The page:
Did you have any misconceptions in the beginning about the whole book process?

I had nothing *but* misconceptions. I think I still do, because the industry seems to be always in flux. Just when I think I have something figured out, publishers seem to change things.

How would you describe your work? What's the most important thing you'd like others to get out of it?

Oh, that's a tough question. I think of myself as a story teller (even in my business books), so naturally I want to entertain people. But I'm a teacher at heart, too, so I also want them to learn something. Finally, I'm a somewhat thoughful person, so no matter what I write, I seem to have an inner urge to uplift and inspire my readers in some way.

Entertain, inform, and inspire. That sounds pretty pretensious, I know. But there you are.

Do you have an agent? If yes, please explain how you acquired your agent and how do you think having one has helped you? If you don't have an agent, would you consider getting one?

No, and I need one desperately. An author friend referred me to his agent, but his agent is already overworked with clients. So I'm still looking. Do you have anyone in mind you can refer me to? :O)

Describe your relationship with your editor (s) (art director if applicable).

Maybe I've just been lucky, but I've had nothing except good relations with the two editors and three art directors I've worked with. (Although art directors always seem to be overworked, and are often slow about getting things done.)

How do you most often communicate with your publisher––e-mail, phone, or snail mail?

E-mail and phone, mostly. Only occasionally do I need to snail mail something.

What books do you have in the works now?

In children's books, I have two manuscripts for easy reader books, but I haven't submitted them to anyone yet. Before I do the final polish, I like to let a book sit for a long time to allow me to forget it.

I tend to fall in love with my own writing and start thinking every phrase is magnificent and that the whole world will adore it instantly and throw large sums of money at me. Sorry folks, but it doesn't work that way.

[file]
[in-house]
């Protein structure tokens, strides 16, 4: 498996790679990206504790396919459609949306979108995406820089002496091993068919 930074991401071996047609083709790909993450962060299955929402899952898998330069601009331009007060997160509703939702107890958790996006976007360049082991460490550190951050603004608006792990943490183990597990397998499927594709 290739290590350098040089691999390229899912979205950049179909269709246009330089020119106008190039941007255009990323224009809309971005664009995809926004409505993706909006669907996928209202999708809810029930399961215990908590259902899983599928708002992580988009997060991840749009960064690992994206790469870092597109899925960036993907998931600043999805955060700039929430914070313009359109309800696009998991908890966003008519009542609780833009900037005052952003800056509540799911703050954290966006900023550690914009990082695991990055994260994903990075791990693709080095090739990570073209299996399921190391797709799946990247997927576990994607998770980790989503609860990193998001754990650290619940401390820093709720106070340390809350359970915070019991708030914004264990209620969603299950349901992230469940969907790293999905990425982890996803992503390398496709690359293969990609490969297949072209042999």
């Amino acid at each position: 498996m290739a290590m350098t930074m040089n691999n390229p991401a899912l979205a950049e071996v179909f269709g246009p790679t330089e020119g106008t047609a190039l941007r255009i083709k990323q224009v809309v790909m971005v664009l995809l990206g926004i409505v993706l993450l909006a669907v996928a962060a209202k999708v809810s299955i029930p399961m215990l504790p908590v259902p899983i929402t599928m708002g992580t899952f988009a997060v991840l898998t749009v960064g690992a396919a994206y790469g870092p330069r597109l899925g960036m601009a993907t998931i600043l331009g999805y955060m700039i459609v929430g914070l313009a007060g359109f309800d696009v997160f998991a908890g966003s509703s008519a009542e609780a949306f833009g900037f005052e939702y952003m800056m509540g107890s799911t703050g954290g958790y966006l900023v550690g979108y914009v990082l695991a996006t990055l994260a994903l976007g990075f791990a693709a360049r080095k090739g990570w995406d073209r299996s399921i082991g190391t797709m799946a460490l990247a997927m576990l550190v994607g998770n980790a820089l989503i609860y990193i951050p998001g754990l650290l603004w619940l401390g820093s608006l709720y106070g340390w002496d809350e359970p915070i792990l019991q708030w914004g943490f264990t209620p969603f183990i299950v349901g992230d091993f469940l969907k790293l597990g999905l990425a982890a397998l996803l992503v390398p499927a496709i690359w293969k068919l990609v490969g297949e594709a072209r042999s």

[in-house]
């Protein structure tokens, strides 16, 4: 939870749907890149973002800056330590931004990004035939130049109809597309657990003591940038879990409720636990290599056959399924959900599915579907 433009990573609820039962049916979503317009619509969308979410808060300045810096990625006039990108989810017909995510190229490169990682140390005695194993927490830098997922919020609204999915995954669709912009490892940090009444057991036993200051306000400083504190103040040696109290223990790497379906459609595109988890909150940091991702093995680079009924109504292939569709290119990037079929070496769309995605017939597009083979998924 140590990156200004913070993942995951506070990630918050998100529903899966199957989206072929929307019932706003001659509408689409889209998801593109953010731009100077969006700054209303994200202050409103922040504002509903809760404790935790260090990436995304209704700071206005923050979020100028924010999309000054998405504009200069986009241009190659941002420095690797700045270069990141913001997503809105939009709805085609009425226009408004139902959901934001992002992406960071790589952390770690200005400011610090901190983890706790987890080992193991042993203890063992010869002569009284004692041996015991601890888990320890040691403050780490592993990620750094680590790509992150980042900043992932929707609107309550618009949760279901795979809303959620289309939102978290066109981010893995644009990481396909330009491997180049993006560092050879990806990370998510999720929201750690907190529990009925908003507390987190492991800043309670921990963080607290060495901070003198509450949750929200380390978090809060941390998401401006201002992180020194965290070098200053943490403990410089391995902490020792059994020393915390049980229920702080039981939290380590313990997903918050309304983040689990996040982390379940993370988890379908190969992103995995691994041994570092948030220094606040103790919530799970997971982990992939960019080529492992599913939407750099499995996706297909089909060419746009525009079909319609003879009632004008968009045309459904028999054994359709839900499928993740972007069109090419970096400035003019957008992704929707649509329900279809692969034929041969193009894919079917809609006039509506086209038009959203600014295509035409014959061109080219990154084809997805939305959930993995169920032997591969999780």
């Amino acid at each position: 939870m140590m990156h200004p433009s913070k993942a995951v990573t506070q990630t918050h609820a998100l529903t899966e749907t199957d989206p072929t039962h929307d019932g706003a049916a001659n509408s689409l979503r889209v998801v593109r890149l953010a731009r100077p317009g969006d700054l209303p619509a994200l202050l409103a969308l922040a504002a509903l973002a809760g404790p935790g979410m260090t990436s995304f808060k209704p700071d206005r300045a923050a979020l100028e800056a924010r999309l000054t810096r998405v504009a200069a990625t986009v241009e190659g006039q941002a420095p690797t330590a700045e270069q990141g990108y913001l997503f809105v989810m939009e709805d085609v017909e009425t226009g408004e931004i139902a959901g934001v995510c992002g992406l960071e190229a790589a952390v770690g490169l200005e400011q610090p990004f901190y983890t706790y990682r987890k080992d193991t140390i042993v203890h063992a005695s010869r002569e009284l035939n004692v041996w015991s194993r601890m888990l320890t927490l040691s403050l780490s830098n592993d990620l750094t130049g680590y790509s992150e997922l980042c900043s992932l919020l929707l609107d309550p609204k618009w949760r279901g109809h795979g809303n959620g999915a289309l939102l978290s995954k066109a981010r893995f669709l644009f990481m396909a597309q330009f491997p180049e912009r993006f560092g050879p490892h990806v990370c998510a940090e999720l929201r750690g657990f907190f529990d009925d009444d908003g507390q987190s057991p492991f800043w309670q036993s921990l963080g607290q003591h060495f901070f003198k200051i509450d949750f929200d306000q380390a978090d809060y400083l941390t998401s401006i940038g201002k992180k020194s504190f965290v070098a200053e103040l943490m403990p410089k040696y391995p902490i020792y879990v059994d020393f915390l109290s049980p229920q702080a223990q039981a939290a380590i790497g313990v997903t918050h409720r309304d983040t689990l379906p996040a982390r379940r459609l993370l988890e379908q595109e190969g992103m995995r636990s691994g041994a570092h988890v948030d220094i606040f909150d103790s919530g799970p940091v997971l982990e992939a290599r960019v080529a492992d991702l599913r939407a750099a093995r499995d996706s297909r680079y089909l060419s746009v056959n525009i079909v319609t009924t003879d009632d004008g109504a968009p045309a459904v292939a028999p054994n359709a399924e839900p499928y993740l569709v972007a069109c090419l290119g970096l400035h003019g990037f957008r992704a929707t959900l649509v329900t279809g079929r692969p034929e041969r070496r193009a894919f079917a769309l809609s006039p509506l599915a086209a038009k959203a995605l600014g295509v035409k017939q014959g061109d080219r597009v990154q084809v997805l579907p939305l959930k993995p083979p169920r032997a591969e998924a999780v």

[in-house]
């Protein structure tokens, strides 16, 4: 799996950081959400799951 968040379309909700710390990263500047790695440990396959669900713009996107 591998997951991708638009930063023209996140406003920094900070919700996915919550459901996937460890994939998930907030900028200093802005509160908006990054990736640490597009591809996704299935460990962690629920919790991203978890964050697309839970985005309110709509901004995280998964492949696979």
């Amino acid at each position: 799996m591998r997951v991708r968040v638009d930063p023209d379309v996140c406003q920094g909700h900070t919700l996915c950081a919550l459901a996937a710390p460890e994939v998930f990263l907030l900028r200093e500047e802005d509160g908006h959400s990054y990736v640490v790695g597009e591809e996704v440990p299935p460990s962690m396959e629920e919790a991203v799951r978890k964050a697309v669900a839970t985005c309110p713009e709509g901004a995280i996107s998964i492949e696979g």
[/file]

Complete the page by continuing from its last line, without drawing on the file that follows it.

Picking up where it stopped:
So I leave it alone for a while. Then I come back, usually when I'm tired and irritable, and I say, "That's awful. That's stupid. I can't believe I wrote that!"

There's an old saying: "Proofread when you're fresh, edit when you're tired."

For me, it works.

In adult books, I've been working on a mystery novel for several months. I also have the skeleton of a non-fiction book about how to organize your home office.

Is there anything you'd do differently with your new projects?

Gosh, I certainly hope so! In my opinion, when someone says, "Why, I wouldn't do anything a bit differently," they are admiting they haven't learned any lessons from life.

What's the best thing about publishing a book?

Um, getting the royalty checks every three months?

No, I’m kidding. Seriously, it's hard to put into words what the best thing is. It's the feeling of accomplishment, the feeling that maybe, just maybe, I've managed to create something that might be of value to other people.

Any last words of encouragement for beginners?

Yes. If anything can keep you from being a writer, let it!

Now I say that with tongue in cheek, but I do think there's a lot of truth in it. When I was playing professionally, sometimes young musicians (or their parents) would ask me about a career as a performer. I always told them the same thing.

You can't become a writer because you think it's "cool." You can't be a writer just for the "fame and riches."  (Forget that!) And you can't be a writer because it allows you flexible work hours.

The world is full of people who want to say they are writers, but they don’t really have the inner need to do it.

You should write for the same reason that you sing: You just can't help yourself. If you try other things, and somehow you find that you keep coming back to writing, in spite of yourself – then maybe you have a fighting chance.

I have heaven-knows how many things in file cabinets and in the computer – poems, stories, novels, cartoons, drawings – some of it finished, some not. I know the majority of those works will never be seen by anyone but me. Well, too bad, but that's life. I write because I have something I want to say. I hope to see more of my work published in the future, but I'll keep writing things regardless.

There's only one good reason to write, and that's because you have something that you believe is worth saying and will benefit the reader in some way. If you don't honestly believe that, you should spend your time doing something with more of a future. But if you do believe it, then you write. You can't help it.

It doesn't matter what anyone else may think. In the final analysis, you aren't writing for someone else, you are writing because you need to do it.